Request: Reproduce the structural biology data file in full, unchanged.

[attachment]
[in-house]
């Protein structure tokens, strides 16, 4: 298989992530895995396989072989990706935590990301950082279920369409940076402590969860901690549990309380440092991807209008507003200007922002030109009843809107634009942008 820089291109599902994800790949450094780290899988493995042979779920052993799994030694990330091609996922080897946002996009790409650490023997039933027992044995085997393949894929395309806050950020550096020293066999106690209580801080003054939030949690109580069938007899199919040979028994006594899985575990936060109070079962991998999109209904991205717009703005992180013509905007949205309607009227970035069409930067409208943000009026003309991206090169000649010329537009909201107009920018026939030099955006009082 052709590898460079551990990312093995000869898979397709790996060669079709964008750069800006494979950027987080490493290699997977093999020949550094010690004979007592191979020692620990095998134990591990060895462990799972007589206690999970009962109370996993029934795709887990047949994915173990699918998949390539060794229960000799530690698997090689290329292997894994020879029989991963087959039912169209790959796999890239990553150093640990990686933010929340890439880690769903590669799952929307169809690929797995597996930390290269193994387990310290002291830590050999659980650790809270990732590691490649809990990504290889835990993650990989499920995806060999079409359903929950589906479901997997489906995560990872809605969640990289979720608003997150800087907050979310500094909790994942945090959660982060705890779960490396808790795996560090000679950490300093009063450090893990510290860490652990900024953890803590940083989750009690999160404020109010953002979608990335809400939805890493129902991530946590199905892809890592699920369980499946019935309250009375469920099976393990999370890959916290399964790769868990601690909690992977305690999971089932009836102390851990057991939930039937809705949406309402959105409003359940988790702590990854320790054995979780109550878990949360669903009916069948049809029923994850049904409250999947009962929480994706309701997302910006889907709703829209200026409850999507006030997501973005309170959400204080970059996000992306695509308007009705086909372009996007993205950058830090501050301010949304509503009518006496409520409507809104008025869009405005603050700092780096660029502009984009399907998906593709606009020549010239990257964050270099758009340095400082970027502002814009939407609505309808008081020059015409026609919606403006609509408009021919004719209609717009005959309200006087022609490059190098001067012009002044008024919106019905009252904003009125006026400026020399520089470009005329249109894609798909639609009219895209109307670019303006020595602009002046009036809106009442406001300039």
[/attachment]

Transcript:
[in-house]
């Protein structure tokens, strides 16, 4: 298989992530895995396989072989990706935590990301950082279920369409940076402590969860901690549990309380440092991807209008507003200007922002030109009843809107634009942008 820089291109599902994800790949450094780290899988493995042979779920052993799994030694990330091609996922080897946002996009790409650490023997039933027992044995085997393949894929395309806050950020550096020293066999106690209580801080003054939030949690109580069938007899199919040979028994006594899985575990936060109070079962991998999109209904991205717009703005992180013509905007949205309607009227970035069409930067409208943000009026003309991206090169000649010329537009909201107009920018026939030099955006009082 052709590898460079551990990312093995000869898979397709790996060669079709964008750069800006494979950027987080490493290699997977093999020949550094010690004979007592191979020692620990095998134990591990060895462990799972007589206690999970009962109370996993029934795709887990047949994915173990699918998949390539060794229960000799530690698997090689290329292997894994020879029989991963087959039912169209790959796999890239990553150093640990990686933010929340890439880690769903590669799952929307169809690929797995597996930390290269193994387990310290002291830590050999659980650790809270990732590691490649809990990504290889835990993650990989499920995806060999079409359903929950589906479901997997489906995560990872809605969640990289979720608003997150800087907050979310500094909790994942945090959660982060705890779960490396808790795996560090000679950490300093009063450090893990510290860490652990900024953890803590940083989750009690999160404020109010953002979608990335809400939805890493129902991530946590199905892809890592699920369980499946019935309250009375469920099976393990999370890959916290399964790769868990601690909690992977305690999971089932009836102390851990057991939930039937809705949406309402959105409003359940988790702590990854320790054995979780109550878990949360669903009916069948049809029923994850049904409250999947009962929480994706309701997302910006889907709703829209200026409850999507006030997501973005309170959400204080970059996000992306695509308007009705086909372009996007993205950058830090501050301010949304509503009518006496409520409507809104008025869009405005603050700092780096660029502009984009399907998906593709606009020549010239990257964050270099758009340095400082970027502002814009939407609505309808008081020059015409026609919606403006609509408009021919004719209609717009005959309200006087022609490059190098001067012009002044008024919106019905009252904003009125006026400026020399520089470009005329249109894609798909639609009219895209109307670019303006020595602009002046009036809106009442406001300039």